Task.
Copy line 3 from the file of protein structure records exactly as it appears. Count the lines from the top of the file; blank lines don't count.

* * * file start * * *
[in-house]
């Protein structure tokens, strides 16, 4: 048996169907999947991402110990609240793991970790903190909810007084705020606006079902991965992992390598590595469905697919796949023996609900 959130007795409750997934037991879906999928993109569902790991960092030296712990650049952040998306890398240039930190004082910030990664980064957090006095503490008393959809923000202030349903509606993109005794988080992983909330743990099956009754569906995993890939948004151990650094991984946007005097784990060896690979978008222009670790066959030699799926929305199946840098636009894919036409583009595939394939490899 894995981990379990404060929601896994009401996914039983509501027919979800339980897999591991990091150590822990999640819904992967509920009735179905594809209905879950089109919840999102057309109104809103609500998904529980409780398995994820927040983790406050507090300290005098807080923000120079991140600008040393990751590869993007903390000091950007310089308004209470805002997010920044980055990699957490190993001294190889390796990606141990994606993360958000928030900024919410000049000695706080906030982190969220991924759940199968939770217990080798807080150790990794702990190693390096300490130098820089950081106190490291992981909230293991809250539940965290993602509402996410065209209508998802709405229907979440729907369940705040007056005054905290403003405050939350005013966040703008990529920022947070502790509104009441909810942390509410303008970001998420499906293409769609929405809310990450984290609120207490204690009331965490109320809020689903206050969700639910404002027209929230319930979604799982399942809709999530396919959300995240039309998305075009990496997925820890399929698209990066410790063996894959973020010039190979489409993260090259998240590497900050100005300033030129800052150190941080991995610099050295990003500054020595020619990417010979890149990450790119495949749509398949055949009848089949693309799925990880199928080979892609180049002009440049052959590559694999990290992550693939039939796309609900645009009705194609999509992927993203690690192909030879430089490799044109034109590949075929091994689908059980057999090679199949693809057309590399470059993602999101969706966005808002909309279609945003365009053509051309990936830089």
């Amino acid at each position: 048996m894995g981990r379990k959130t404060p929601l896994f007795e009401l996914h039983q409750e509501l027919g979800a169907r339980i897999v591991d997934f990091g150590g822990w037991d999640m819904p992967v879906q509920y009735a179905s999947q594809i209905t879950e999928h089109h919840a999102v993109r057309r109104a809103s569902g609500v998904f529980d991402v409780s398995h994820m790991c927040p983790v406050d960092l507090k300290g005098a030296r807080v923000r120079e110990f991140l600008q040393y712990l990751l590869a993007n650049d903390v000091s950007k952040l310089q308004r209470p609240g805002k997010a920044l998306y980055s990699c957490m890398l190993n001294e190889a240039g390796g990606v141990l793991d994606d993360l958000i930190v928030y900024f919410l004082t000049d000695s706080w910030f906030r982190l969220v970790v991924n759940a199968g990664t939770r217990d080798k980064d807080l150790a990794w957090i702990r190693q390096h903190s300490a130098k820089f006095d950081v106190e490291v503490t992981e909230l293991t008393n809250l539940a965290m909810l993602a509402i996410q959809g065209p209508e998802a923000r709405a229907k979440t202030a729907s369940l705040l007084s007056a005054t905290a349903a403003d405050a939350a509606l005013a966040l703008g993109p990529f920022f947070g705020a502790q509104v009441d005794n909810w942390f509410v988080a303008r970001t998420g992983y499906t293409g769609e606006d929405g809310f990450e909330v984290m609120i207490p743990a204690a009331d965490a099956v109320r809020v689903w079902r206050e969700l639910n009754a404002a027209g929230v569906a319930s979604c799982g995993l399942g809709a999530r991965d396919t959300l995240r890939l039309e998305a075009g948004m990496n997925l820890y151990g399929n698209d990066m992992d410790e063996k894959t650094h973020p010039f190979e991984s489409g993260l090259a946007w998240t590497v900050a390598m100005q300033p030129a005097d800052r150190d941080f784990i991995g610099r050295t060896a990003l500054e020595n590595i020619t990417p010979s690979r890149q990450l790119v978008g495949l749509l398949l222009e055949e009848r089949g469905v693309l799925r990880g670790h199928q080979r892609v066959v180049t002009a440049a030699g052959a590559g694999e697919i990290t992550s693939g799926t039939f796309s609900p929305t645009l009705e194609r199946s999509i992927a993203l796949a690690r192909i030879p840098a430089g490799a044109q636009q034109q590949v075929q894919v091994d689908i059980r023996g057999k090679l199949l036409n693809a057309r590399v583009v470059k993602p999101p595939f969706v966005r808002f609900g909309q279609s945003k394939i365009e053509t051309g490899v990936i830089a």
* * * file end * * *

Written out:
């Amino acid at each position: 048996m894995g981990r379990k959130t404060p929601l896994f007795e009401l996914h039983q409750e509501l027919g979800a169907r339980i897999v591991d997934f990091g150590g822990w037991d999640m819904p992967v879906q509920y009735a179905s999947q594809i209905t879950e999928h089109h919840a999102v993109r057309r109104a809103s569902g609500v998904f529980d991402v409780s398995h994820m790991c927040p983790v406050d960092l507090k300290g005098a030296r807080v923000r120079e110990f991140l600008q040393y712990l990751l590869a993007n650049d903390v000091s950007k952040l310089q308004r209470p609240g805002k997010a920044l998306y980055s990699c957490m890398l190993n001294e190889a240039g390796g990606v141990l793991d994606d993360l958000i930190v928030y900024f919410l004082t000049d000695s706080w910030f906030r982190l969220v970790v991924n759940a199968g990664t939770r217990d080798k980064d807080l150790a990794w957090i702990r190693q390096h903190s300490a130098k820089f006095d950081v106190e490291v503490t992981e909230l293991t008393n809250l539940a965290m909810l993602a509402i996410q959809g065209p209508e998802a923000r709405a229907k979440t202030a729907s369940l705040l007084s007056a005054t905290a349903a403003d405050a939350a509606l005013a966040l703008g993109p990529f920022f947070g705020a502790q509104v009441d005794n909810w942390f509410v988080a303008r970001t998420g992983y499906t293409g769609e606006d929405g809310f990450e909330v984290m609120i207490p743990a204690a009331d965490a099956v109320r809020v689903w079902r206050e969700l639910n009754a404002a027209g929230v569906a319930s979604c799982g995993l399942g809709a999530r991965d396919t959300l995240r890939l039309e998305a075009g948004m990496n997925l820890y151990g399929n698209d990066m992992d410790e063996k894959t650094h973020p010039f190979e991984s489409g993260l090259a946007w998240t590497v900050a390598m100005q300033p030129a005097d800052r150190d941080f784990i991995g610099r050295t060896a990003l500054e020595n590595i020619t990417p010979s690979r890149q990450l790119v978008g495949l749509l398949l222009e055949e009848r089949g469905v693309l799925r990880g670790h199928q080979r892609v066959v180049t002009a440049a030699g052959a590559g694999e697919i990290t992550s693939g799926t039939f796309s609900p929305t645009l009705e194609r199946s999509i992927a993203l796949a690690r192909i030879p840098a430089g490799a044109q636009q034109q590949v075929q894919v091994d689908i059980r023996g057999k090679l199949l036409n693809a057309r590399v583009v470059k993602p999101p595939f969706v966005r808002f609900g909309q279609s945003k394939i365009e053509t051309g490899v990936i830089a």